COLUMBUS, Ohio -- An Ohio State investigation has concluded
no NCAA rules violations occurred at a spaghetti-dinner fundraiser
in Akron to help families of four Ohio State players attend the
national championship game.
The players could have been suspended if they were found in
violation of rules that prohibit athletes from receiving special
"The bottom line on this issue is: Did these student-athletes
receive an extra benefit or not?" said NCAA spokesman Bob
Williams. "Everything that I have heard is that they did not."
Starting tailback Antonio Pittman and his backup, Chris Wells
were at the Dec. 23 spaghetti dinner but left midway through after
Paulette Wells, Chris Wells' mother, called Ohio State offensive
coordinator Jim Bollman to ask whether it might violate NCAA
bylaws. Bollman advised her to have the Buckeyes players leave the
event, which they did.
"We have thoroughly investigated this situation and feel
confident that no rule violations occurred," said Doug Archie,
Ohio State's associate director of athletics for compliance. "We
have talked to all the principals involved and are confident that
the players and their families had no prior knowledge of the event.
Additionally, no money was given to anyone associated with the Ohio
State football program. Those are the litmus tests."
Williams said the matter could still be revisited by the NCAA,
if it learns of something beyond what Ohio State discovered in its
"It could be independently looked at and that happens all the
time," Williams said. "If it looks like there are other issues
that need to be looked at, then of course they'd be looked at."
The families of sophomore defensive end Lawrence Wilson and
senior defensive back DeAngelo Haslam also would have benefited
from the event but did not attend. All four players are from the
In Gainesville, Fla., Gators coach Urban Meyer said Ohio State's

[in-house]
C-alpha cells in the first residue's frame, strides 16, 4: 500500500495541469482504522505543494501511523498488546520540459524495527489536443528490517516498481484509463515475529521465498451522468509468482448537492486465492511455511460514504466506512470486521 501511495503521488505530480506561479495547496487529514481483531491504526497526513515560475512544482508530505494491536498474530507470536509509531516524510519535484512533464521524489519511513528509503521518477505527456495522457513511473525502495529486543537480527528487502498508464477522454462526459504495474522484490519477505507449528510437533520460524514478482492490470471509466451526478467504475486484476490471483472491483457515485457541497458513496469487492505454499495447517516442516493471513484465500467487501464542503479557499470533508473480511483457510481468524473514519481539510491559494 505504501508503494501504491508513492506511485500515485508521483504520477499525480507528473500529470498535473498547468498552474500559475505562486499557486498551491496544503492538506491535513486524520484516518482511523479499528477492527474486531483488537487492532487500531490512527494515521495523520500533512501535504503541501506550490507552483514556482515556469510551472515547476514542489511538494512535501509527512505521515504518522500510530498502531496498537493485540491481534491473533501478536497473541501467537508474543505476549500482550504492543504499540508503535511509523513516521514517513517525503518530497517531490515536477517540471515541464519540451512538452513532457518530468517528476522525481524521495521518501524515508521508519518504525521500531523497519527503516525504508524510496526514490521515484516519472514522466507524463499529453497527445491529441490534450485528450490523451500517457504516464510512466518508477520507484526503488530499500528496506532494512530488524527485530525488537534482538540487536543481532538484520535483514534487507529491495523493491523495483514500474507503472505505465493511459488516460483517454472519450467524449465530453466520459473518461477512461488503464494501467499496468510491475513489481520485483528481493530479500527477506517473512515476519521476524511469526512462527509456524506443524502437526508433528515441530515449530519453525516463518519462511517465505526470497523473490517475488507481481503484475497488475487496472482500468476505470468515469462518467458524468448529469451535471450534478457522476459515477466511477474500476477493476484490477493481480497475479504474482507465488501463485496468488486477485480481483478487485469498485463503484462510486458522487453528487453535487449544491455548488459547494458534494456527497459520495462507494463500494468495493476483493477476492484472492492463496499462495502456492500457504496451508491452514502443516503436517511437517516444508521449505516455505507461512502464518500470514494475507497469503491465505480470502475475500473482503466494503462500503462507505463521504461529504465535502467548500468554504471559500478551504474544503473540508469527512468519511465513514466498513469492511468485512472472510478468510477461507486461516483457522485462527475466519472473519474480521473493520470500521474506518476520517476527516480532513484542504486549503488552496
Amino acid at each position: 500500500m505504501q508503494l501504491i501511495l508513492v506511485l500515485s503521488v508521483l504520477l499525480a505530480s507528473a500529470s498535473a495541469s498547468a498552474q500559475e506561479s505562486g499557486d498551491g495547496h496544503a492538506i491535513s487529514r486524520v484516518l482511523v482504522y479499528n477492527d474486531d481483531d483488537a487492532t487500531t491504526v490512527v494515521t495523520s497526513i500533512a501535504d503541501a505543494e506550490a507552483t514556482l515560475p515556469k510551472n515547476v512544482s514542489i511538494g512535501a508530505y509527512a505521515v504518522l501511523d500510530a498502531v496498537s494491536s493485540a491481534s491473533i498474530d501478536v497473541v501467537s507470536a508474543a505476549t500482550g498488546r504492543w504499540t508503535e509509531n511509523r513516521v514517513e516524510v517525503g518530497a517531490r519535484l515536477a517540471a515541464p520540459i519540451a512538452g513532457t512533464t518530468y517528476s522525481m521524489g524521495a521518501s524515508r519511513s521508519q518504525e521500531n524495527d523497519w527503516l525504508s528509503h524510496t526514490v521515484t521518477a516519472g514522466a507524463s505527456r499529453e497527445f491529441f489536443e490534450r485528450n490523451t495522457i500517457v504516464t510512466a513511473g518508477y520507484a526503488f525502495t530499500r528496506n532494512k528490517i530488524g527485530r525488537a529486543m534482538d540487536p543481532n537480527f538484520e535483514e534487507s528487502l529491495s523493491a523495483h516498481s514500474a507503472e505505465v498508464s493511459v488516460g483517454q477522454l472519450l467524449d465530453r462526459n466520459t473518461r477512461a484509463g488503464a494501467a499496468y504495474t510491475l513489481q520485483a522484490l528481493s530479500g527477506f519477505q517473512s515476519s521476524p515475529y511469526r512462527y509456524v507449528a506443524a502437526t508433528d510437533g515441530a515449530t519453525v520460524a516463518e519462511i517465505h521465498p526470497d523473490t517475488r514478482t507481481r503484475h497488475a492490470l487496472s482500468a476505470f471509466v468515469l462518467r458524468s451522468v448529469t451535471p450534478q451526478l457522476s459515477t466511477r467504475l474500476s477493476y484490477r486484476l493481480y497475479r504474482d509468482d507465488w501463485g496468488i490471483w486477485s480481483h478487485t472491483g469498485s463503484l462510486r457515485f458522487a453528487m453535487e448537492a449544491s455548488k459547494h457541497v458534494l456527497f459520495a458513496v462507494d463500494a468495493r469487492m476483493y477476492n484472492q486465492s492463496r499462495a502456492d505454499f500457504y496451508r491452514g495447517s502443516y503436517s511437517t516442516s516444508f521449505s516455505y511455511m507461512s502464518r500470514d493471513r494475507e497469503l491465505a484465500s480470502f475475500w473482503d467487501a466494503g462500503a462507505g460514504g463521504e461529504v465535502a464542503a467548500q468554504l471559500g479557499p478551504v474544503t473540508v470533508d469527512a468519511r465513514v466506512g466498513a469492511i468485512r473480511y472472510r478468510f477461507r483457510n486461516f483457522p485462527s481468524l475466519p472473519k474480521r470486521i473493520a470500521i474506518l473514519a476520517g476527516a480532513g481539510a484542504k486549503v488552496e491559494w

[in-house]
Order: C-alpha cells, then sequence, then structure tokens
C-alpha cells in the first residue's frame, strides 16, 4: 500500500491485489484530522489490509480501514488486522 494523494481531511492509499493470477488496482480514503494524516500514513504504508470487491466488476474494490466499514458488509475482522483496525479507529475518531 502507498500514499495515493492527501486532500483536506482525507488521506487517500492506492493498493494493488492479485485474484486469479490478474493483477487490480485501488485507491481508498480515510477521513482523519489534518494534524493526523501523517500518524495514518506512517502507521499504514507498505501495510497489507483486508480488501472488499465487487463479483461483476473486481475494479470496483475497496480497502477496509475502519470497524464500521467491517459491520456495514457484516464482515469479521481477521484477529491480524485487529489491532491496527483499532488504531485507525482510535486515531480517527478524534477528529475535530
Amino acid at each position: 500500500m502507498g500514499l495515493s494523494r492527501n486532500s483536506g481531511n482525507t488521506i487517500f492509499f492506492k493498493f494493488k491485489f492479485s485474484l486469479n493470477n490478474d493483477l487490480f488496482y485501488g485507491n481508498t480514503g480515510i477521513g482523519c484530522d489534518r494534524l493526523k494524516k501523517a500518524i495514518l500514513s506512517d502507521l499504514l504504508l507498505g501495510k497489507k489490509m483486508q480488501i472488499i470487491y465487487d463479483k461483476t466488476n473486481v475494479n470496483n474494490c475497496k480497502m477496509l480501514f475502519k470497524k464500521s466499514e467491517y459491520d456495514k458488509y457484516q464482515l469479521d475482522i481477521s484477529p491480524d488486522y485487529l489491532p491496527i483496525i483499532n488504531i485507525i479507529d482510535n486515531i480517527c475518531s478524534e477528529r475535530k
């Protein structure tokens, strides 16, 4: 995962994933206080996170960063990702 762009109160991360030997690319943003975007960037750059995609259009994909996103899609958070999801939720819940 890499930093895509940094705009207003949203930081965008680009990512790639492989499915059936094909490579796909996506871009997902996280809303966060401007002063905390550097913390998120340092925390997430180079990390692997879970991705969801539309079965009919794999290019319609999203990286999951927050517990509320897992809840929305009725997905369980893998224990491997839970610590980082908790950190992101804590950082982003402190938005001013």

players should not be penalized because they didn't knowingly do
anything wrong. He said the situation reveals how hard it is for
parents to travel to see their sons play.
"That's awful that the parents sometimes can't go see their
players play," he said. "When I see things like that, I'd love to
help the parents too get out there because they need to go see
their kids play. Some of the parents told me what it cost to go
watch this game. It's nuts."
The dinner was intended to defray travel costs for the families
to the Jan. 8 championship game in Glendale, Ariz. Almost 100
people at $8 per person attended the fundraiser.
"I don't think anybody had intentions of doing anything
illegal," Bollman said earlier this week. "But people did some
things without thinking about it."
Dawn Stigger-Ferguson, a friend of one player's family and the
fundraiser organizer, said previously the money would go instead to
local youth football organizations. But in a statement Thursday,
she said the event lost money because of the cost of food and
Her intent was to help a family friend and she did not ask the
players to attend, Stiggers-Ferguson said.
"I would like to apologize to Ohio State, the fans, the players
and their families for this unfortunate incident," she said.
Pittman is the team's leading rusher and scorer with 1,171 yards
and 13 touchdowns. Wells, a freshman, is second in rushing with 567
yards and has scored seven times. Wilson is in the rotation on the
defensive line and has played in 10 games, totaling 14 tackles
including five for negative yardage -- sixth best on the team.
Haslam has not played this season.
Ohio State's athletic department was handed three years of
probation in March of 2006 stemming from seven violations which
took place in the men's basketball program and one each in football
and women's basketball -- many of which involved extra benefits for
athletes, particularly money given to two men's basketball players
from Eastern Europe.
Half of page 22 of Ohio State's football media guide includes
NCAA regulations and compliance notes. One subtitle is: "Got
Questions? Ask Compliance."
Quarterback Troy Smith, who won the Heisman Trophy earlier this
month, was suspended for the 2004 bowl game and the 2005
season-opener for accepting $500 from a team booster. Soon after
that, Ohio State began putting messages to boosters and fans in the
media guide and on video screens around venues.
Ohio State athletic director Gene Smith said major problems were
avoided because the players recognized that the fundraiser might be
an extra benefit as defined by the NCAA.
"Obviously, the coaches and compliance staff are doing a good
job of educating our players, and our players are listening to what
they are saying," Smith said.
The Buckeyes are set to leave for the national championship game